Scandal - Carolyn Jewel The Earl of Banallt makes love like a pornstar...if pornstars were crafted with beautiful and provocative words, that is. That's not to say that this book is lurid - far from it, in fact. The love scenes are intimate and revealing. They're also so well-choreographed that I got the feeling that Banallt really knew what he was doing. Yes, it's pretty darn sexay.

I really enjoyed this book, and I loved reading about the Earl of Banallt's agonizing unrequited love for our heroine, Sophie. The story is passionate, emotional, and well-crafted with elegant writing. Our hero, Gwilym, Lord Banallt (yes, they call him "Banallt" in the book, thank GOD), has been attracted to Sophie ever since he first met her at his friend's country house. Sadly for Banallt, Sophie was the aforementioned friend's wife, however long-neglected. She's loyal to her wedding vows and refuses to have anything to do with Banallt in the physical sense. However, the two strike up an unusual friendship over the course of various visits Banallt makes to the country house with Sophie's wastrel husband, and Sophie and Banallt bond over their mutual love of books and Sophie's being the authoress of some of Banallt's favorite novels. They have a falling out, however, which leaves Sophie believing that Banallt is irredeemably as incorrigible a rake as her erstwhile husband. Don't get me wrong - Banallt IS a rake; Sophie just never expected him to be rakish with her.

Years pass, and we find that (a) Banallt has returned from Paris, where he has been since their falling out, and (b) Sophie has been widowed for almost that entire period of time, as well. The romance shows us Banallt's efforts to woo Sophie and, when she proves recalcitrant due to her belief in his rakishness, his efforts at least to rekindle their friendship. We all know where any such "friendship" will lead, of course.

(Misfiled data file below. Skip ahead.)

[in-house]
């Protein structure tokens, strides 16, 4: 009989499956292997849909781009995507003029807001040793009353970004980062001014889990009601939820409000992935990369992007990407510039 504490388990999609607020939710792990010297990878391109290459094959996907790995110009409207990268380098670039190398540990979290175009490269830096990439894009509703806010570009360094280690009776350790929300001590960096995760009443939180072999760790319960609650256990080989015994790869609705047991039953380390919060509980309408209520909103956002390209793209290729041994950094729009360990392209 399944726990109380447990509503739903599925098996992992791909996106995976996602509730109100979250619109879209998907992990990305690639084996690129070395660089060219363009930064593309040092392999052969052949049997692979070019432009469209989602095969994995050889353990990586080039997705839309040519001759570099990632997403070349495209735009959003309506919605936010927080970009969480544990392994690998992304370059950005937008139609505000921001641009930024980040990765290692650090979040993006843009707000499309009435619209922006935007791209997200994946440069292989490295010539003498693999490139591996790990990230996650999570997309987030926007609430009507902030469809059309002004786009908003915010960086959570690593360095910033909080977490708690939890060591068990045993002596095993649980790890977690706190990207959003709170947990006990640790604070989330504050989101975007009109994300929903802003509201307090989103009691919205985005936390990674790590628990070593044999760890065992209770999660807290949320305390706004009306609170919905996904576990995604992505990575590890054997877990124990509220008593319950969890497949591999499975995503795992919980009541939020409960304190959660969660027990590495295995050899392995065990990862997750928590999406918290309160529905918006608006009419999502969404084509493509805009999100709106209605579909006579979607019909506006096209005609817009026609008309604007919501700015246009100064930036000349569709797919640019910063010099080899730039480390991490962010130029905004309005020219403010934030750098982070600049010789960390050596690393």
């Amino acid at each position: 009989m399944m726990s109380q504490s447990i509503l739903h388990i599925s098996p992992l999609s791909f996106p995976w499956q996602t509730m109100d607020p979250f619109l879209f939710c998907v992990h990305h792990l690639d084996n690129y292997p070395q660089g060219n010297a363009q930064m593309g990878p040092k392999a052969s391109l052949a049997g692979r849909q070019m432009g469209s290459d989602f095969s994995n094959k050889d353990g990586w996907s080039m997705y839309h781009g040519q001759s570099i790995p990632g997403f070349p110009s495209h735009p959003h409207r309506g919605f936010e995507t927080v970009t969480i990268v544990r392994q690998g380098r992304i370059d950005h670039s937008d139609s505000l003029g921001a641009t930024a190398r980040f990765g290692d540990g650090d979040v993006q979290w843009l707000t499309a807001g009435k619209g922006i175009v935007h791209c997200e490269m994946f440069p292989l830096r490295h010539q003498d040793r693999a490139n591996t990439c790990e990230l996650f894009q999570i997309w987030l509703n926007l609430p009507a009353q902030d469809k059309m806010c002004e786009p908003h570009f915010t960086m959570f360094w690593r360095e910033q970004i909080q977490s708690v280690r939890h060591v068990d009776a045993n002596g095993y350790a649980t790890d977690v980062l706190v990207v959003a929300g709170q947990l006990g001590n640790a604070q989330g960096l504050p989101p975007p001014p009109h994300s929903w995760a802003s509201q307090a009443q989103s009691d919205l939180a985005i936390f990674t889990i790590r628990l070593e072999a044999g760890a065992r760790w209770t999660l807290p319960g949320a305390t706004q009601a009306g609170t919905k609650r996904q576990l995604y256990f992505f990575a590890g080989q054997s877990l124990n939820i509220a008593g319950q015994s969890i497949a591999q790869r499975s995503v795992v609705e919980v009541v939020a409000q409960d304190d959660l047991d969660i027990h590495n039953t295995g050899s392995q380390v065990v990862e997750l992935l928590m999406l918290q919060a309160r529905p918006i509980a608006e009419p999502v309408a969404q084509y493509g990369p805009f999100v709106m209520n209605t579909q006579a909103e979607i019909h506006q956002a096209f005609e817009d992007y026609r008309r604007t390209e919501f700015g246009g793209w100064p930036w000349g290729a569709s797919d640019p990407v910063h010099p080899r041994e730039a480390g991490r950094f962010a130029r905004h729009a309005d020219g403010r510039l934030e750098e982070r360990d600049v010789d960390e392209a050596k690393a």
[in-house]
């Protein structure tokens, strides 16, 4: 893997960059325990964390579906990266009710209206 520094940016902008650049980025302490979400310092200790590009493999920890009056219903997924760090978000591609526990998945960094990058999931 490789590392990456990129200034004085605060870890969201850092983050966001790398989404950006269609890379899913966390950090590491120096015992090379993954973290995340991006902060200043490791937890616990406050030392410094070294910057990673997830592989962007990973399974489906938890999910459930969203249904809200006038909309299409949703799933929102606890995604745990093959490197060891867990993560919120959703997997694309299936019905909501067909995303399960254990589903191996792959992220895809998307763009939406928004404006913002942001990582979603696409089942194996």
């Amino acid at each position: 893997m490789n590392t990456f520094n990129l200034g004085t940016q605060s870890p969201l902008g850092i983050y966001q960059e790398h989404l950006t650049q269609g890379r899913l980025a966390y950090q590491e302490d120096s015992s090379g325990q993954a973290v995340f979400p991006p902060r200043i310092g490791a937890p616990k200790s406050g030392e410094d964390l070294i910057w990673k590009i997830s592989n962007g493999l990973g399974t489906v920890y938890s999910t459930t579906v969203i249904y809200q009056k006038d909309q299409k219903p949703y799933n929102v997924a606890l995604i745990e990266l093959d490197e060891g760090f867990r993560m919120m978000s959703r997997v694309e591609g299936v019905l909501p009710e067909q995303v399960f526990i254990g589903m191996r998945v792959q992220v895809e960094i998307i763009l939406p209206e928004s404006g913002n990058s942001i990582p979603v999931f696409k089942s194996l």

I really liked this story and the way that the author tells it. Interspersed between the present-day telling of the tale are chapters that reveal Sophie and Banallt's past and their previous encounters with each other, including that fateful day when their friendship was ruined. Such back-and-forth initially took some time to digest, but I feel it really added to the depth of the story and our understanding of their relationship.

As I alluded to before, Banallt is really a wonderful hero. I love unrequited love stories, and this one is right up there with the best. He's pining after Sophie and wants to mend his ways. Since their quarrel, he's been away on the Continent all this time and has repented for his scandalous past. He wants to know what he can do to fix things and is not deterred when his confession of love for Sophie does not meet with reciprocal sentiments. Unfortunately for Banallt, despite his efforts at present, scandal and rumors have a way of following him after all of these years. Sophie will not look beyond his past and these blemishes to see the man that loves her.

Sophie's obstinacy is actually the reason I give this book 4 stars rather than a full 4.5 or 5. She steadfastly refuses to believe in Banallt and the evidence before her eyes. Rather than observe him as he is now (e.g., he is a trusted political adviser to a powerful duke), she instead insists on listening and giving weight to rumors about, e.g., his supposedly continued and numerous affairs with married women. I found her stubbornness very frustrating, and it actually made me doubt Banallt's conviction that Sophie is unusually intelligent. Banallt's patience with her, however, made me think he would qualify for sainthood (and made me love him all the more!).

The author balances the POV equally between Banallt and Sophie with great effect. The book actually opens with Banallt's POV (already obsessive from page one), which is an unusual choice, but which I loved. The writing voice reminded me of traditional Regencies of yesteryear, and I would highly recommend this story as a lovely romance with gripping and emotional love scenes and a passionately devoted hero.